As she said “People were misty-eyed at the idea of me travelling around in a chocmobile and were welcoming…Perhaps I see the world through rose-tinted glasses, but I discovered a nation of smiling dreamers”.

I wonder if she’d like to run Fannie and Freddie.

The FREEDM Center

No it’s not a typographic error…

The Future Renewable Electric Energy Delivery and Management (FREEDM) Systems Center, headquartered on NC State University’s Centennial Campus, is one of the latest Gen-III Engineering Research Centers (ERC) established by National Science Foundation in 2008. The FREEDM Systems Center will partner with universities, industry and national laboratories in 28 states and nine countries to develop technology to revolutionize the nation’s power grid and speed renewable electric-energy technologies into every home and business. The center is supported by an initial five-year, $18.5 million grant from NSF with an additional $10 million in institutional support and industry membership fees. More than 65 utility companies, electrical equipment manufacturers, alternative energy start-ups and other established and emerging firms are part of this global partnership.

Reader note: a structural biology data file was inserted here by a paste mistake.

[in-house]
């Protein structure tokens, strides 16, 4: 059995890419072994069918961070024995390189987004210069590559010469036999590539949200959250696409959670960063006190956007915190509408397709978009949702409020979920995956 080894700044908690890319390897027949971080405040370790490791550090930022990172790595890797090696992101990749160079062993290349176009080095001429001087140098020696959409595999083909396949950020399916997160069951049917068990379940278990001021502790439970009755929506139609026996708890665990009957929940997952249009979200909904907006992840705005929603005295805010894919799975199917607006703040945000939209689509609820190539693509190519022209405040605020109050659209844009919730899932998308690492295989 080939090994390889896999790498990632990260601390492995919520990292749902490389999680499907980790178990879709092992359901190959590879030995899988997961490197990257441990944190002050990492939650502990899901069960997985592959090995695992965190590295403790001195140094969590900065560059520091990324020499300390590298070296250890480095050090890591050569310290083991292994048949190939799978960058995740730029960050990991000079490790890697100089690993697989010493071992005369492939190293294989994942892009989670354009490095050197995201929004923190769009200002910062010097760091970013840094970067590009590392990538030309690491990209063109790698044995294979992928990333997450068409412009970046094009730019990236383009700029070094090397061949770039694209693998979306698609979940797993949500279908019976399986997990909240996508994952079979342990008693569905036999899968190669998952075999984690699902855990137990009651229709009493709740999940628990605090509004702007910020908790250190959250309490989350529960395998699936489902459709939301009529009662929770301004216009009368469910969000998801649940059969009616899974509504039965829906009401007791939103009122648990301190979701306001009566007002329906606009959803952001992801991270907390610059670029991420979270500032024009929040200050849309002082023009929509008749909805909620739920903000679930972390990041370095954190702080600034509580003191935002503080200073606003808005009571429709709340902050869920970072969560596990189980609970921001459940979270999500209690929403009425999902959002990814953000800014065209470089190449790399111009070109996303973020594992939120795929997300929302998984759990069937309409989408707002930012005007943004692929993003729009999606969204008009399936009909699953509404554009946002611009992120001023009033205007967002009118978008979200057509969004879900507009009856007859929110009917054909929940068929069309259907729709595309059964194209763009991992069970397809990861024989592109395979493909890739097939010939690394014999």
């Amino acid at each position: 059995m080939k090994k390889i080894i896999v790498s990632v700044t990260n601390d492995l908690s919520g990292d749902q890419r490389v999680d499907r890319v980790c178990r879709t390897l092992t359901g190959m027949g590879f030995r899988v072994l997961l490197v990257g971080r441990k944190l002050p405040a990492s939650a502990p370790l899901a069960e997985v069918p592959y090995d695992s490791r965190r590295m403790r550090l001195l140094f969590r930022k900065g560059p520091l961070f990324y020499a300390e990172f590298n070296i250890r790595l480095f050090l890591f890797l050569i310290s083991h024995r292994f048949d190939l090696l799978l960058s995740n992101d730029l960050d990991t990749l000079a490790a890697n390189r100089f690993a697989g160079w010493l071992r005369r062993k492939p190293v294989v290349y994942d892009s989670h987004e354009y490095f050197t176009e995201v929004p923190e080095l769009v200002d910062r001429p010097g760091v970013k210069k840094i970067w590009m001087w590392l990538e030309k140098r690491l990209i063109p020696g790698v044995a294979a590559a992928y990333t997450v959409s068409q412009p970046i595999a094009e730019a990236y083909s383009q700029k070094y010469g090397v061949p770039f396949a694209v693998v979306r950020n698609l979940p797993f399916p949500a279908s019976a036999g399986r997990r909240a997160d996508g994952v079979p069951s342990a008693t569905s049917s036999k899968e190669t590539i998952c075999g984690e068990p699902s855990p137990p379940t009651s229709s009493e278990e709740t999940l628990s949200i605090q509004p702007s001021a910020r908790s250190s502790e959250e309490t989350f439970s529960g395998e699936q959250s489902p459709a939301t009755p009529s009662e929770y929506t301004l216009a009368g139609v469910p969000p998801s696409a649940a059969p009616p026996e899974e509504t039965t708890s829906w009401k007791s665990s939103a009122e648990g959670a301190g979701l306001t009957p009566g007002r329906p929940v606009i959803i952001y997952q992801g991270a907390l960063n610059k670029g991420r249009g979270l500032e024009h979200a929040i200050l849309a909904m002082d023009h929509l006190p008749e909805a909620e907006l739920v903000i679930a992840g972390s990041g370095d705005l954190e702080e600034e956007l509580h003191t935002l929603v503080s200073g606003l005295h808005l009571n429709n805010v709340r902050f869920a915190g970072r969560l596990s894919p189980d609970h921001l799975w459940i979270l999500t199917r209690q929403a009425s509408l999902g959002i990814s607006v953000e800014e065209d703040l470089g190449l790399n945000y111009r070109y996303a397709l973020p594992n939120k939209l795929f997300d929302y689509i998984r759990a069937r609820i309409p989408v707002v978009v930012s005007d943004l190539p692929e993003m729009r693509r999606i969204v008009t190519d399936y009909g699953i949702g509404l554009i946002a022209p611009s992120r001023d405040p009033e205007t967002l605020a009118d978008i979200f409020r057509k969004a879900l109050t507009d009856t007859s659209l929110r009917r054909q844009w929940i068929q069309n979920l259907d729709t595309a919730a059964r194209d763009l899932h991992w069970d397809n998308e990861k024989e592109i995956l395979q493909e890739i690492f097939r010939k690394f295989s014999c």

A User-friendly EPA

The US Environmental Protection Agency has restructured their website. It’s oriented toward user groups…has redeveloped data sources toward practical uses…and thought innovatively about how to recast databases so that they might give meaningful environmental, political and economic insight (check out the zip code organized information on electricity generation, watershed conditions, etc.)

Iowa Farmland

As you might readily image, the life of an Iowa farmer has changed….expanded acreage, new high tech machines, the push to biofuel production, and the increasing cost of farmland.

The cost of farmland, and the competition for rental and purchase, is evidently changing the rural ethic…creating a new ‘pushiness’ in rural America.

The New York Times just did an interesting article on Iowa farms…